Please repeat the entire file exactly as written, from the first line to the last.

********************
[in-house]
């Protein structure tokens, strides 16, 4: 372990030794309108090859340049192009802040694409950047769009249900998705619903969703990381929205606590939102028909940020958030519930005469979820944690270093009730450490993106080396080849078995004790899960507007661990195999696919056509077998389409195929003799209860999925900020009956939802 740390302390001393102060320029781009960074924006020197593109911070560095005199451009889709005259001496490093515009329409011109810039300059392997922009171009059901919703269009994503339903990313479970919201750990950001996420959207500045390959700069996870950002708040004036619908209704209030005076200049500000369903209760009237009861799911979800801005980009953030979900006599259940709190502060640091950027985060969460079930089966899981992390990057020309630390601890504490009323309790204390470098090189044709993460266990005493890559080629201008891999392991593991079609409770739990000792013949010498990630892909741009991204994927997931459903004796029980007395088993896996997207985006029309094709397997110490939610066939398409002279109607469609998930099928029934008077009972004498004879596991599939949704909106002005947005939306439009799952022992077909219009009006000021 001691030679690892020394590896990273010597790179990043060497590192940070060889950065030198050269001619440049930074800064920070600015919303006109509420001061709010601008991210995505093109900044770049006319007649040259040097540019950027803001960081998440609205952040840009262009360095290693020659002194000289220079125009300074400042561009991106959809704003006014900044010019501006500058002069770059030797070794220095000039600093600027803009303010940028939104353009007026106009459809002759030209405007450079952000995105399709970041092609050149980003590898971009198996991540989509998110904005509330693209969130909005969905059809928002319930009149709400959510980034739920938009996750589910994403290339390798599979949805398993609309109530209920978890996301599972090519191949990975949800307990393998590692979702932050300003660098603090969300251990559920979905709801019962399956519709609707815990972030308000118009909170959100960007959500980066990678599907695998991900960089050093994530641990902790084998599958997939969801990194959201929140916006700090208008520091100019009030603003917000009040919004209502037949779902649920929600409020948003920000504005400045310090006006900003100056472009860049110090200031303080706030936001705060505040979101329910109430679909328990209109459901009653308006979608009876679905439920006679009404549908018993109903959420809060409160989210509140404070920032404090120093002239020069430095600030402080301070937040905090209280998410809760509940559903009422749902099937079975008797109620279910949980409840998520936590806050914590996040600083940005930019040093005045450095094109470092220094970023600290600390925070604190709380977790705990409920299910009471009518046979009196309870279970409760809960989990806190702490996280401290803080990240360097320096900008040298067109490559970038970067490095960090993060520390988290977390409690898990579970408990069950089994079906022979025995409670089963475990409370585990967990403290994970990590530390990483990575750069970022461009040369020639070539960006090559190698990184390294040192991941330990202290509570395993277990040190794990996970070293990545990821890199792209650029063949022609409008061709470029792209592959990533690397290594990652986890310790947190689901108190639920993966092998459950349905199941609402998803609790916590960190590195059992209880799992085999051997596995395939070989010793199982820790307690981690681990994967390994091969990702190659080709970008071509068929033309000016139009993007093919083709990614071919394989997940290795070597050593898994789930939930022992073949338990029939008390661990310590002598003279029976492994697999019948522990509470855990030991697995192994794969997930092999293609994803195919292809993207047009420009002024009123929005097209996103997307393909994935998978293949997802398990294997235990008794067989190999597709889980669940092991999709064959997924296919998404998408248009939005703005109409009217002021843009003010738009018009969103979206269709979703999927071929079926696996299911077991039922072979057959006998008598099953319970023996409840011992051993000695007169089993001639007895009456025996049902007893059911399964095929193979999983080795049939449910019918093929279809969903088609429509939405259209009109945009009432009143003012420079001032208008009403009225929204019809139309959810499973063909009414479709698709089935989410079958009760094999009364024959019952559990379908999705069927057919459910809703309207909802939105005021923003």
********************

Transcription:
[in-house]
């Protein structure tokens, strides 16, 4: 372990030794309108090859340049192009802040694409950047769009249900998705619903969703990381929205606590939102028909940020958030519930005469979820944690270093009730450490993106080396080849078995004790899960507007661990195999696919056509077998389409195929003799209860999925900020009956939802 740390302390001393102060320029781009960074924006020197593109911070560095005199451009889709005259001496490093515009329409011109810039300059392997922009171009059901919703269009994503339903990313479970919201750990950001996420959207500045390959700069996870950002708040004036619908209704209030005076200049500000369903209760009237009861799911979800801005980009953030979900006599259940709190502060640091950027985060969460079930089966899981992390990057020309630390601890504490009323309790204390470098090189044709993460266990005493890559080629201008891999392991593991079609409770739990000792013949010498990630892909741009991204994927997931459903004796029980007395088993896996997207985006029309094709397997110490939610066939398409002279109607469609998930099928029934008077009972004498004879596991599939949704909106002005947005939306439009799952022992077909219009009006000021 001691030679690892020394590896990273010597790179990043060497590192940070060889950065030198050269001619440049930074800064920070600015919303006109509420001061709010601008991210995505093109900044770049006319007649040259040097540019950027803001960081998440609205952040840009262009360095290693020659002194000289220079125009300074400042561009991106959809704003006014900044010019501006500058002069770059030797070794220095000039600093600027803009303010940028939104353009007026106009459809002759030209405007450079952000995105399709970041092609050149980003590898971009198996991540989509998110904005509330693209969130909005969905059809928002319930009149709400959510980034739920938009996750589910994403290339390798599979949805398993609309109530209920978890996301599972090519191949990975949800307990393998590692979702932050300003660098603090969300251990559920979905709801019962399956519709609707815990972030308000118009909170959100960007959500980066990678599907695998991900960089050093994530641990902790084998599958997939969801990194959201929140916006700090208008520091100019009030603003917000009040919004209502037949779902649920929600409020948003920000504005400045310090006006900003100056472009860049110090200031303080706030936001705060505040979101329910109430679909328990209109459901009653308006979608009876679905439920006679009404549908018993109903959420809060409160989210509140404070920032404090120093002239020069430095600030402080301070937040905090209280998410809760509940559903009422749902099937079975008797109620279910949980409840998520936590806050914590996040600083940005930019040093005045450095094109470092220094970023600290600390925070604190709380977790705990409920299910009471009518046979009196309870279970409760809960989990806190702490996280401290803080990240360097320096900008040298067109490559970038970067490095960090993060520390988290977390409690898990579970408990069950089994079906022979025995409670089963475990409370585990967990403290994970990590530390990483990575750069970022461009040369020639070539960006090559190698990184390294040192991941330990202290509570395993277990040190794990996970070293990545990821890199792209650029063949022609409008061709470029792209592959990533690397290594990652986890310790947190689901108190639920993966092998459950349905199941609402998803609790916590960190590195059992209880799992085999051997596995395939070989010793199982820790307690981690681990994967390994091969990702190659080709970008071509068929033309000016139009993007093919083709990614071919394989997940290795070597050593898994789930939930022992073949338990029939008390661990310590002598003279029976492994697999019948522990509470855990030991697995192994794969997930092999293609994803195919292809993207047009420009002024009123929005097209996103997307393909994935998978293949997802398990294997235990008794067989190999597709889980669940092991999709064959997924296919998404998408248009939005703005109409009217002021843009003010738009018009969103979206269709979703999927071929079926696996299911077991039922072979057959006998008598099953319970023996409840011992051993000695007169089993001639007895009456025996049902007893059911399964095929193979999983080795049939449910019918093929279809969903088609429509939405259209009109945009009432009143003012420079001032208008009403009225929204019809139309959810499973063909009414479709698709089935989410079958009760094999009364024959019952559990379908999705069927057919459910809703309207909802939105005021923003």